Paul Calvert talks to Barbara Dingle as she celebrates Passover and Resurrection Sunday at the Jerusalem Channel Passover Conference in Israel.
Paul: It’s a very special time isn’t it?
Barbara: It’s a wonderful time.
Paul: As a lady who goes into Parliament with Conservative Friends of Israel, would you say there is a good response in Westminster?
Barbara: I think there is. The Conservative Friends of Israel reception is held in a marquee at the back of Parliament overlooking the river. The room was absolutely packed and it was wonderful to see so many members of Parliament there including Jeremy Hunt, the foreign secretary.
Paul: Does Theresa May actually support Israel?
Barbara: I think she does. For many years she has attended various Conservative Friends of Israel receptions and lunches; I think she gets it. Sadly, although 90% of what she says concerning Israel is good, there is always the usual things about how Friends of Israel have the right to criticize Israel and she makes statements about illegal settlements etc.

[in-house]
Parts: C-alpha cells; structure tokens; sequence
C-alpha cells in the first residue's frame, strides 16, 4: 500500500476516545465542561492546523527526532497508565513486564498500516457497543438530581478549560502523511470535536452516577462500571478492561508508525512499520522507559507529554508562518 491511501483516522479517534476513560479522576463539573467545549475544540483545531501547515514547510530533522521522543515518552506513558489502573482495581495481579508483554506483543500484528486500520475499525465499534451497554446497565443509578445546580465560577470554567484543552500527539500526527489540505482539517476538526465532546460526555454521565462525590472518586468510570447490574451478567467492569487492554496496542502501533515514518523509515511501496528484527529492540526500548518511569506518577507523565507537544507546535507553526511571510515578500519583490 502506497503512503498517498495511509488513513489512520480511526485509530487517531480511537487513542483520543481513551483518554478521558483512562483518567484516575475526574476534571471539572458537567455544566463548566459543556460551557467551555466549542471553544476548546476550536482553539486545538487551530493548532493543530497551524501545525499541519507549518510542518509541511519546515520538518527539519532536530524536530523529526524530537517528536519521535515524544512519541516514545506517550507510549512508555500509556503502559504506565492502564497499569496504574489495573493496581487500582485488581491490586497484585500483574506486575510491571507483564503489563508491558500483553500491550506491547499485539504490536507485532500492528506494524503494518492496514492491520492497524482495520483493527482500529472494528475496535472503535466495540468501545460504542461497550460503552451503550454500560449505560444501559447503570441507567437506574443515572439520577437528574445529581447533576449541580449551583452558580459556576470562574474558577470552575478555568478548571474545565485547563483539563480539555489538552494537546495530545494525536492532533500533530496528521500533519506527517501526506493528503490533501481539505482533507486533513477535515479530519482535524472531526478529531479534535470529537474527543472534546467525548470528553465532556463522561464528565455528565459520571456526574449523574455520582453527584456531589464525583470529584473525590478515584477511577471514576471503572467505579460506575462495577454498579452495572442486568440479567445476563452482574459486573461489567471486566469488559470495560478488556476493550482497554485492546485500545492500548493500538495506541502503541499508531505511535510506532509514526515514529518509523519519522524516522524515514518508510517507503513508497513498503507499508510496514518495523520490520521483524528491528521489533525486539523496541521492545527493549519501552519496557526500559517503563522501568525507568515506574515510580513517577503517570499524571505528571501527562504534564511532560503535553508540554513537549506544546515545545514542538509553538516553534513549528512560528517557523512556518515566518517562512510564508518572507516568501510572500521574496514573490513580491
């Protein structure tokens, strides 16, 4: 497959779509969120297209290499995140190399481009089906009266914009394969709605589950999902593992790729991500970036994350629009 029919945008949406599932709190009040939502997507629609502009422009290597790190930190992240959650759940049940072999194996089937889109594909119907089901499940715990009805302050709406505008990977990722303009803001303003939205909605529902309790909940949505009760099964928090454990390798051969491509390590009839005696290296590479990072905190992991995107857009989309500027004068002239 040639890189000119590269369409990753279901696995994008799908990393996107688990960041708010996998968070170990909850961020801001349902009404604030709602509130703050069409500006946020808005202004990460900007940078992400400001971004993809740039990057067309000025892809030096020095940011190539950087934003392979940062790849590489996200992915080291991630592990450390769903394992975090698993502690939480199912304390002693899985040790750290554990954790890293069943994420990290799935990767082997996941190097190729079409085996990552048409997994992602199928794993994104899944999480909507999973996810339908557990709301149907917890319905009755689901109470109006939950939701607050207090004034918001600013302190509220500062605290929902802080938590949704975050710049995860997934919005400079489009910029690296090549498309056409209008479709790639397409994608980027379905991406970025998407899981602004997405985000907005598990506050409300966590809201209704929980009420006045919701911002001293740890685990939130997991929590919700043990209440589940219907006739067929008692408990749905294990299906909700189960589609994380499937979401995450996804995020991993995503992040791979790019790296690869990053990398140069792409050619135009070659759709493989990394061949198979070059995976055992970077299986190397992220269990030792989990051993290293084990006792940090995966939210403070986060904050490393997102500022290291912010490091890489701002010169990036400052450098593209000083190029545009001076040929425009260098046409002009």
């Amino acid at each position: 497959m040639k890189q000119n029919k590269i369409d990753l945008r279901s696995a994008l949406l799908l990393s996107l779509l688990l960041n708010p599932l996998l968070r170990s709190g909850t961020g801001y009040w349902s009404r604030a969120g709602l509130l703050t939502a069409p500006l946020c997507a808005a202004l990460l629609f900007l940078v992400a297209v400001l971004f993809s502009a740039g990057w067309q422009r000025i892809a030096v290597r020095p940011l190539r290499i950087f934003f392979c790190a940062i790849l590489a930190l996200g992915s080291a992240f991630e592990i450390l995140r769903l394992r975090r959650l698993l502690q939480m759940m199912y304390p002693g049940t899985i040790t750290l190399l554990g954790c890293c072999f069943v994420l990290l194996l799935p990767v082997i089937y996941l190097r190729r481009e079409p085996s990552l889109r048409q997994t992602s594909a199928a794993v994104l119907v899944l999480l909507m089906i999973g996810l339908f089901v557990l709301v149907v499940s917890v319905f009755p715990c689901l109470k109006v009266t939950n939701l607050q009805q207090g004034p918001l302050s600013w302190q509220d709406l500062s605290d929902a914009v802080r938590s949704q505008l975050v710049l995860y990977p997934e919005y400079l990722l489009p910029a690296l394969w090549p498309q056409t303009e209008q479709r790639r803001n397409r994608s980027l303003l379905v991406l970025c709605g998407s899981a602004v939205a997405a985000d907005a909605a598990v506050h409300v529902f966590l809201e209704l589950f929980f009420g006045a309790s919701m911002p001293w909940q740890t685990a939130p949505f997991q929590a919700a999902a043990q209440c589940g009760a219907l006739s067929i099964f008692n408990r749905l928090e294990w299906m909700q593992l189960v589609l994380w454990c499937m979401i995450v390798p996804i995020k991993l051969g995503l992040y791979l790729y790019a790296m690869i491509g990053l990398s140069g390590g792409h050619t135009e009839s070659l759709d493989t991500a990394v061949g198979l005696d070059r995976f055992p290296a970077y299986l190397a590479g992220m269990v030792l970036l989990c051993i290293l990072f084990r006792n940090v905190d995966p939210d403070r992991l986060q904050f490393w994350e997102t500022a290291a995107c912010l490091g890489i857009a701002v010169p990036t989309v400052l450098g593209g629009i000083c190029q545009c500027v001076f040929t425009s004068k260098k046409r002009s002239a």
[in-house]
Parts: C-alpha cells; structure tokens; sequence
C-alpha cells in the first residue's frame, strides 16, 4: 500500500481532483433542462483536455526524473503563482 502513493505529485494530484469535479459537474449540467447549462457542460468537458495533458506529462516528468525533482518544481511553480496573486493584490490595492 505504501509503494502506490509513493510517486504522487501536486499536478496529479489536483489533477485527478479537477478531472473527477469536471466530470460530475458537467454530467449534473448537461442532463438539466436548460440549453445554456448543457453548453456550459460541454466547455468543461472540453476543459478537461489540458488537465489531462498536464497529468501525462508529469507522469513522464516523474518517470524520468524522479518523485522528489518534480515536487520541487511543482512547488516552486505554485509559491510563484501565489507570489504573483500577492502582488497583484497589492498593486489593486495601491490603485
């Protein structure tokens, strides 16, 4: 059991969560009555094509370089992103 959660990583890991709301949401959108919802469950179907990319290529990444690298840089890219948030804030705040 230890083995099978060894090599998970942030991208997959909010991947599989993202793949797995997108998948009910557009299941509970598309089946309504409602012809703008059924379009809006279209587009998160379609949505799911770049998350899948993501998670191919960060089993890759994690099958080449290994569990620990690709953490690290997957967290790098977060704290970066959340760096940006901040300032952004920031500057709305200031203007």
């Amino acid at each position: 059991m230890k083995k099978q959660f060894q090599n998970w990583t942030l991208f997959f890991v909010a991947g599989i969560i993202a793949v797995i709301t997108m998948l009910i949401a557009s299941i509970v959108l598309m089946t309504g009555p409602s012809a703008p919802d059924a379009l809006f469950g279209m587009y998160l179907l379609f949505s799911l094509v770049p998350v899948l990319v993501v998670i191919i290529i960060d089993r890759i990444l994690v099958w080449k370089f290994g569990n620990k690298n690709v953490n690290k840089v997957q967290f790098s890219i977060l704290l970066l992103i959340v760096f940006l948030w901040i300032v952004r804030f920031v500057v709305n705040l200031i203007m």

Paul: But does she understand the nature of Israel, God’s timing and God’s plan for Israel, because she is someone who goes to church every Sunday isn’t she?
Barbara: She goes to Church but I don’t know her theological views on Israel. She would certainly say the UK and Israel has a very special relationship. Bilateral trade is the best it has ever been, it gets higher and higher every year and very importantly Israel helps the UK to keep its citizens safe with lots of intelligence behind the scenes, information and security. We are certainly blessed to have Israel as a friend.
Paul: Of course Great Britain has a really great heritage when it comes to Israel, the founding of Israel and going back to the Balfour declaration.
Barbara: Yes indeed. In 2017, two years ago now, there were a lot of events in the UK to celebrate the Balfour Centenary. God gave the UK a very special role, with the mandate in shepherding in the state of Israel. There was a very sad element to it as the early immigrants were turned away in the 1930’s, but it was the UK that was given the mandate.